We also believe we should not underestimate the impact Democrat Matt Dunlap, the Secretary of State of Maine had on the panel. While absorbing criticism from Liberals for agreeing to participate in the first place, his loud opposition to the secretive methods of the commission (and an eventual lawsuit) appears to be a major factor in the Commission’s demise. But according to the Washington Post, Dunlap says he’s alarmed, not relieved by the move to dissolve the panel, especially since the Trump Administration has already announced the Department of Homeland Security will pick up its work.



Trump, Who Hates Protests By Americans (Pro Football Players For Instance), Loves Protests By Iranians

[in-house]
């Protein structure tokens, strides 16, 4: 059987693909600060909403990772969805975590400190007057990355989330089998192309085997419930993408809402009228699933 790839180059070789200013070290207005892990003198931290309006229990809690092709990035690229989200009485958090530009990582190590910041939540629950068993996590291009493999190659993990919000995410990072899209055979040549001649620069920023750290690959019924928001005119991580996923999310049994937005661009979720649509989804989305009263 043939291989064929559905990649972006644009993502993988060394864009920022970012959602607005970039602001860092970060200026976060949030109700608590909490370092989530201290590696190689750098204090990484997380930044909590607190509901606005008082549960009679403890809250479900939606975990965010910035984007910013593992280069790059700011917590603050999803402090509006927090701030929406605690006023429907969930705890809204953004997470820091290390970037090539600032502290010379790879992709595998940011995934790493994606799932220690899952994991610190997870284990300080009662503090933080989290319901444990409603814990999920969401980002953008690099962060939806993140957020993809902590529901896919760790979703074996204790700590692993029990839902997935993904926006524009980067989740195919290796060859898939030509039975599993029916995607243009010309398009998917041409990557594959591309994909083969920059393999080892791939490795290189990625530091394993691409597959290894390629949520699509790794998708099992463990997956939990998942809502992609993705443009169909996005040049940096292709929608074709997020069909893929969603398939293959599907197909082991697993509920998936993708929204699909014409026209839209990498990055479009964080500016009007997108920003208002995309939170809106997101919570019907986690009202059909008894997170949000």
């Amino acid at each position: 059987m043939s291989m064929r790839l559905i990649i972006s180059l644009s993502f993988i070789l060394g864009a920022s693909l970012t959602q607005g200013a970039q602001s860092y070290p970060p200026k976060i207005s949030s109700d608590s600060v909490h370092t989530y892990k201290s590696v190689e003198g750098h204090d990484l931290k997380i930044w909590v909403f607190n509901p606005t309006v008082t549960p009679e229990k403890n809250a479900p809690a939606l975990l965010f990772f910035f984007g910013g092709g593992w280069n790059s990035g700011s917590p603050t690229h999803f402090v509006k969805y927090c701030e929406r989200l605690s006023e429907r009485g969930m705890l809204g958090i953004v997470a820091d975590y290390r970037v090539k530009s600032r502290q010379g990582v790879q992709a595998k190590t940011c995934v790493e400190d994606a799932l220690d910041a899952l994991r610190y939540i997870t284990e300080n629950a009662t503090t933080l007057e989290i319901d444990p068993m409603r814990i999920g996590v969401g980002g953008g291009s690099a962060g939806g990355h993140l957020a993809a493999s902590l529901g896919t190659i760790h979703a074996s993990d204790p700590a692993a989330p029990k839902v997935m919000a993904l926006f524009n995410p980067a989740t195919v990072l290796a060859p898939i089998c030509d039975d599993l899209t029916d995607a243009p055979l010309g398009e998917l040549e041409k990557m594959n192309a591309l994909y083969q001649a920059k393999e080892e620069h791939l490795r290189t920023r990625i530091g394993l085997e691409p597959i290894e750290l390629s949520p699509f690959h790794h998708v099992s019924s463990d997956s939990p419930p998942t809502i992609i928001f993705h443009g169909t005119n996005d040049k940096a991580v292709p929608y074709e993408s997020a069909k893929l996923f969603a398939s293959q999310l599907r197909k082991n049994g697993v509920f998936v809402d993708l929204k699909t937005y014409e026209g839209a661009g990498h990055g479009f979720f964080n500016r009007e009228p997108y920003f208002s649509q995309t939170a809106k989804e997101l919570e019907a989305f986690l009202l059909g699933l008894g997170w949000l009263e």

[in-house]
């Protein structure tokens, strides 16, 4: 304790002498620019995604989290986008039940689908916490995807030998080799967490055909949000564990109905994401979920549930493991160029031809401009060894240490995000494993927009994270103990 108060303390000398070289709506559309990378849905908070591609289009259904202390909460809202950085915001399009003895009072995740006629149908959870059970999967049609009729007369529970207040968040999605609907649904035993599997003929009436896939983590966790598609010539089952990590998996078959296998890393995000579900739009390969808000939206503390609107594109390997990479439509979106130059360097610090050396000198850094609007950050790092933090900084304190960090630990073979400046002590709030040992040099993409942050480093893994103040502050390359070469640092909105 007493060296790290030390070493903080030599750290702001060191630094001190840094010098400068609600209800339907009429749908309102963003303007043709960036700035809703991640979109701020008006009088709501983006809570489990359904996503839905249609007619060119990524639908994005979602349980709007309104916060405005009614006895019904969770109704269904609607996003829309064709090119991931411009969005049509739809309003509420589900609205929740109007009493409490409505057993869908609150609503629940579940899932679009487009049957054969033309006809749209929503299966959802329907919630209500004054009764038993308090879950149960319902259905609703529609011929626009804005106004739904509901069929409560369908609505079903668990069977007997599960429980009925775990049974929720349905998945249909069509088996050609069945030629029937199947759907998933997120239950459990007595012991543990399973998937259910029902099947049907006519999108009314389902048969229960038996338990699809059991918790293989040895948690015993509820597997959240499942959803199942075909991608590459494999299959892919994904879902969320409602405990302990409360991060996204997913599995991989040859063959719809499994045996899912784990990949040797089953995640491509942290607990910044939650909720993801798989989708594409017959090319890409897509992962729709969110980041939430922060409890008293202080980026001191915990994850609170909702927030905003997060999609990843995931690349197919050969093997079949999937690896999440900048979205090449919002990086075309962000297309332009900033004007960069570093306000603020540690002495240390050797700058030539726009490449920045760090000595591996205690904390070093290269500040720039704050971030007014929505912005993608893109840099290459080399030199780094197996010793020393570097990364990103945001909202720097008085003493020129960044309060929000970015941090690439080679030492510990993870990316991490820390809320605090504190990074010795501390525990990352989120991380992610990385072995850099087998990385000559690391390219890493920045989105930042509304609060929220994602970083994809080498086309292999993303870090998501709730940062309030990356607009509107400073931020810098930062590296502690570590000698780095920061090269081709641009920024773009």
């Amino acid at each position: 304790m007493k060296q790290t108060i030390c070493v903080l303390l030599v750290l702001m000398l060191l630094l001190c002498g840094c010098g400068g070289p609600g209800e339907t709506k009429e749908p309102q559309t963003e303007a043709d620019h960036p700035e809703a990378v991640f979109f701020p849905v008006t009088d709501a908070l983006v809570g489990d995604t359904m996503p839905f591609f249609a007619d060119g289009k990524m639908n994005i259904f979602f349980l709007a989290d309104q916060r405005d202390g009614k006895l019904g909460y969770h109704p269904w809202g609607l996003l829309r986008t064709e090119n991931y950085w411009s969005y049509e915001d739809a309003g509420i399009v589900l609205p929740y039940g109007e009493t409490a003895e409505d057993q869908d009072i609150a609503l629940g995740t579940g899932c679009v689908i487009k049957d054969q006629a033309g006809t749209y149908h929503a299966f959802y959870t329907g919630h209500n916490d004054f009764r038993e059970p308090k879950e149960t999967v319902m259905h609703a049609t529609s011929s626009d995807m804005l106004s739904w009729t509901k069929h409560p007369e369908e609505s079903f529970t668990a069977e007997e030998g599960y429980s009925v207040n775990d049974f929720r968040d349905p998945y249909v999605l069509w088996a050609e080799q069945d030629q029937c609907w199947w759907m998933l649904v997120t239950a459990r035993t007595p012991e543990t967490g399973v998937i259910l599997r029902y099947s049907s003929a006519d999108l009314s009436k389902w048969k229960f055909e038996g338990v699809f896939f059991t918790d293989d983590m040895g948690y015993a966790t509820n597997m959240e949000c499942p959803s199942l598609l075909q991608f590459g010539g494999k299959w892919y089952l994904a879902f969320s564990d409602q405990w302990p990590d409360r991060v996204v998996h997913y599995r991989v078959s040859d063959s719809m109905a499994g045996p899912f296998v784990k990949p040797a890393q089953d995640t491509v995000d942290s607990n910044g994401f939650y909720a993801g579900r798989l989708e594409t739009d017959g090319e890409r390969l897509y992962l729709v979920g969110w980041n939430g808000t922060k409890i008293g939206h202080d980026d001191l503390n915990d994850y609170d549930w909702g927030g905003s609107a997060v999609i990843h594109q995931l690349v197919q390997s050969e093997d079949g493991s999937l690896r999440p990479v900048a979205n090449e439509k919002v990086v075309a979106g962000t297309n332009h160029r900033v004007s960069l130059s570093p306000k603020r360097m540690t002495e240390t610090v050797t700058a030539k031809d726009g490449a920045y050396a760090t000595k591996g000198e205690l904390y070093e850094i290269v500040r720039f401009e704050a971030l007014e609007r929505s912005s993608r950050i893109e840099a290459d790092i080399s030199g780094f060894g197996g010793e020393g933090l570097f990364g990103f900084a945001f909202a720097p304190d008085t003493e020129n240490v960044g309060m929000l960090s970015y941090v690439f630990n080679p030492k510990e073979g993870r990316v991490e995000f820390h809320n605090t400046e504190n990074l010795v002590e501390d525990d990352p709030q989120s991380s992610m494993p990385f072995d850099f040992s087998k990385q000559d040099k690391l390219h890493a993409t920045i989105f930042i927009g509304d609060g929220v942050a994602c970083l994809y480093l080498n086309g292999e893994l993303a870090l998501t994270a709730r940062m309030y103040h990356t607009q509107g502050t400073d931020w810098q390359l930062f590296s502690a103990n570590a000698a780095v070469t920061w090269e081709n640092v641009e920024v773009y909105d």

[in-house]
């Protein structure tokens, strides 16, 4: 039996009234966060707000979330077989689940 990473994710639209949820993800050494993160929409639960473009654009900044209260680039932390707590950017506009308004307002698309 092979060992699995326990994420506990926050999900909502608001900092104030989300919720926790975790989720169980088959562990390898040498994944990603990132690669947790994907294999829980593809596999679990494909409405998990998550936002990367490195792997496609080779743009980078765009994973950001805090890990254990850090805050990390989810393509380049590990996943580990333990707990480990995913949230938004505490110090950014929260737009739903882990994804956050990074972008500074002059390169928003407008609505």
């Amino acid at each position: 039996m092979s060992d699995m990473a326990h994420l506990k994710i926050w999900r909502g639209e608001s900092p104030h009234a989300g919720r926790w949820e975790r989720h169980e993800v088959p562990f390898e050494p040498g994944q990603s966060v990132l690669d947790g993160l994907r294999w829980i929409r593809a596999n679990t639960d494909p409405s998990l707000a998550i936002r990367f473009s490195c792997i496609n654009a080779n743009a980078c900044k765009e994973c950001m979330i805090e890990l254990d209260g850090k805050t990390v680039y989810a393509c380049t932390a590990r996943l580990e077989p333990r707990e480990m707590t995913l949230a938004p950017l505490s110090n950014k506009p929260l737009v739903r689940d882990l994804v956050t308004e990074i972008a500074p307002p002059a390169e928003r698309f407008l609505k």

Tweeting somewhat cryptically:

What exactly does he have in mind? An armed attack? Some strongly worded Tweets? With Trump it could be anything. Or nothing. It’s hard to imagine protesters taking Trump’s pledge very seriously, especially since he’s so vague. On the other hand, it’s likely to incense Iran’s leadership even more, and while there’s already a mutual hate-club (because Trump has squarely sided with Iran’s greatest rival, Saudi Arabia, because somehow in Trump’s mind Iran=Obama, since the former President had the gall to do a deal with them) it could lead to more Iranian protesters (you know, they ones that Trump “respects”) getting killed. The death toll since political protests began across Iran is more than 20



More Details About Unilateral Contact Between North And South Korea